April 28, 2020
With IAPV, sick bees are somehow able to get past the guards and into the hive to spread infection.
While we humans are social distancing to avoid the spread of COVID-19, honey bees are waking up and starting to get to work. While honey bees don’t have to worry about the coronavirus, they have plenty of other viruses to worry about, including one that turns sick bees into Trojan horses that can devastate an entire hive… the Israeli acute paralysis virus (IAPV).
Generally speaking, the bees have a very good protective hierarchy in their hives. Every bee has a role, including the guard bees that watch the entrance to the hive to keep out sick bees that could hurt the rest of the hive as well as unwanted intruders. That, however, is not the case with IAPV. Researchers have found that infected bees are able to skirt past the guard bees, then can go on to infect the rest of the hive.
Like humans, bees are vulnerable to infectious diseases within their species. Even more so because of the cramped living conditions in which they exist. This study has raised significant concern in the beekeeping community due to the closeness in which managed hives are kept. If you are in the wild, you could literally walk miles before seeing a new hive. With managed hives, though, bee boxes are stacked up and placed next to each other, with dozens or possibly even hundreds of hives being in close proximity.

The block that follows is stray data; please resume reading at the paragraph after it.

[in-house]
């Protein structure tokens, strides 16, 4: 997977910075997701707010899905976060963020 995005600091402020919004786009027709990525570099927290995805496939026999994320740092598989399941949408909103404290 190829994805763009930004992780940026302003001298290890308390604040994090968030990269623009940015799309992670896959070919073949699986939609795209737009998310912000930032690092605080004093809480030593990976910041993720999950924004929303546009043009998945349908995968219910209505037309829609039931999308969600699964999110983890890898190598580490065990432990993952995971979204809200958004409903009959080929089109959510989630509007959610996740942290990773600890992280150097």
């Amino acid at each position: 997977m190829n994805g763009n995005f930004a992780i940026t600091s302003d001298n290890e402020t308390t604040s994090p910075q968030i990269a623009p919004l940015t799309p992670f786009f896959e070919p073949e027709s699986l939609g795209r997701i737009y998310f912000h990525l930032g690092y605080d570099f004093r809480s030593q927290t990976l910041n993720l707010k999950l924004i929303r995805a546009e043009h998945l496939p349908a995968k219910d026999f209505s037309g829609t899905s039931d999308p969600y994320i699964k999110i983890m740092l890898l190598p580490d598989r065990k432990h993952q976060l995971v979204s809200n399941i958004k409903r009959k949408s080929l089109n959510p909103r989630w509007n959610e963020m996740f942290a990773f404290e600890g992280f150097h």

In terms of the activity within the hive, it is more like cats than humans. Bees are always touching and often help clean each other as well as sharing duties on removing sick larvae from the hive. Point being, when something infects one bee, it can easily run rampant throughout the entire community in a very short period.
The rate at which sick bees were able to enter hives sent up some red flags. Typically, guard bees reject about 85 percent of foreign bees trying to enter a hive. For some reason, sick bees were able to pass the guards by double that rate, with roughly 30 percent making their way through the front door. One researcher stated, “It’s troubling that this level of virus movement is happening.” What is even more bothersome is that the sick bees coming into the hive may also have the Varroa mite with them, something we know has just decimated honey bees around the globe.
Source: Science Magazine